Lead paint has been a very real health risk for most people in the world for decades now. Millions of older buildings worldwide can potentially house large amounts of lead-based paint on the walls or other surfaces.
Most notably, piping systems and ventilation systems may contain lead-based paints or finishes that can be more easily dispersed to the general population. Recent health crises have primarily been related to lead being distributed to people via pipes and old paint.
Lead in Populated Areas
Even though many major cities in the US banned lead-based paints in the 1960s, many people still test positive for high levels of lead every year. This is especially important for children, who can suffer more severe consequences related to lead exposure. Even New York City, which banned lead paint in 1960, still has thousands of children who test positive for lead exposure every year.
Higher numbers of people testing positive for high levels of lead exposure inevitably lead to more people who need to be treated. Treatment starts at critical levels of lead exposure, which can lead to death if left untreated.
The negative impact of higher levels of people needing treatment for lead can be felt in multiple ways. New funding may be needed to clean public sites that contain lead, taking funds away from other projects. Extremely high levels of lead can even lead for certain areas inside towns or cities to be temporarily abandoned.
How to Mitigate Lead Exposure
Mitigating lead exposure may seem like a tall order, but it can be tackled head-on by landlords, property owners, and site managers. Scheduling an audit for any dangerous lead-based paints (or other lead-related hazards) is extremely important for any property owner.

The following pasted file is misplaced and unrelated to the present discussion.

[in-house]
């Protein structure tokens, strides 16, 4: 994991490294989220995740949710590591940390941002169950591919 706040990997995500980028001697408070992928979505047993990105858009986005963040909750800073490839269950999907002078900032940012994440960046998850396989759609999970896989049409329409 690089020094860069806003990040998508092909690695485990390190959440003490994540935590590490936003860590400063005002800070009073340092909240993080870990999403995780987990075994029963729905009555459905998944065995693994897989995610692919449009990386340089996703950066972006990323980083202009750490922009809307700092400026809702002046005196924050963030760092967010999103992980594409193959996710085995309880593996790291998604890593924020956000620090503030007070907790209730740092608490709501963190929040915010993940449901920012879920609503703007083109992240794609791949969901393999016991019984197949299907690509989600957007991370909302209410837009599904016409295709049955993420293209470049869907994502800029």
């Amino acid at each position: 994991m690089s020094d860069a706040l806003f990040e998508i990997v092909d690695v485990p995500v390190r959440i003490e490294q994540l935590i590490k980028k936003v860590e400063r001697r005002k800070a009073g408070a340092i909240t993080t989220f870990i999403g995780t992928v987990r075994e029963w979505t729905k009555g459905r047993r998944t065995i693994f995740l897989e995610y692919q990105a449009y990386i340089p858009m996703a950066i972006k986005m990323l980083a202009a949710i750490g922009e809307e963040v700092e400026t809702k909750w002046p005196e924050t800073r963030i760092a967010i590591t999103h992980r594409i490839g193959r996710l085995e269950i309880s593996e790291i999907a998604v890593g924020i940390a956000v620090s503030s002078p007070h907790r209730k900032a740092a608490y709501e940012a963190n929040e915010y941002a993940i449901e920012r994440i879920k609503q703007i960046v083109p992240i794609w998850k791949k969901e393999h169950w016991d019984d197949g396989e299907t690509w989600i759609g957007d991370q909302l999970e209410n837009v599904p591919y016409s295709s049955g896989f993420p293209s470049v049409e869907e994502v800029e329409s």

Whether you own a residential complex or an industrial site, the need for a lead inspection remains the same. Many people go in and out of large sites each day, increasing the chance of lead exposure. Older buildings are especially at-risk, especially rehabilitated sites that may not have been fully inspected or remodeled with lead paint in mind.
An audit can determine whether or not a site needs to be treated for lead paint and can provide recommendations or solutions on how to do this. While cleanup costs may be high, future lawsuits and fines will dwarf the costs of an audit & clean-up.
Staying On Top of Lead Abatement
While lead levels and related illnesses have declined steadily in recent years, it is still important to stay on top of lead-related issues. Continuing inspections, audits, and cleanup & removal projects is the only way to eliminate the public health hazards presented by lead paints and other materials.
While owners of older properties may be subject to annual inspections, owners of newer or rehabilitated properties may not be. It is important for those who aren’t subject to annual inspections to ensure their property is safe and lead-free.
Make sure to talk to any environmental or health auditing agencies to see if your site needs help with lead-related issues.
Illinois Environmental Contractors Association Resources
For more information on finding a local contractor to assist with asbestos information, remediation, or removal check the resources below: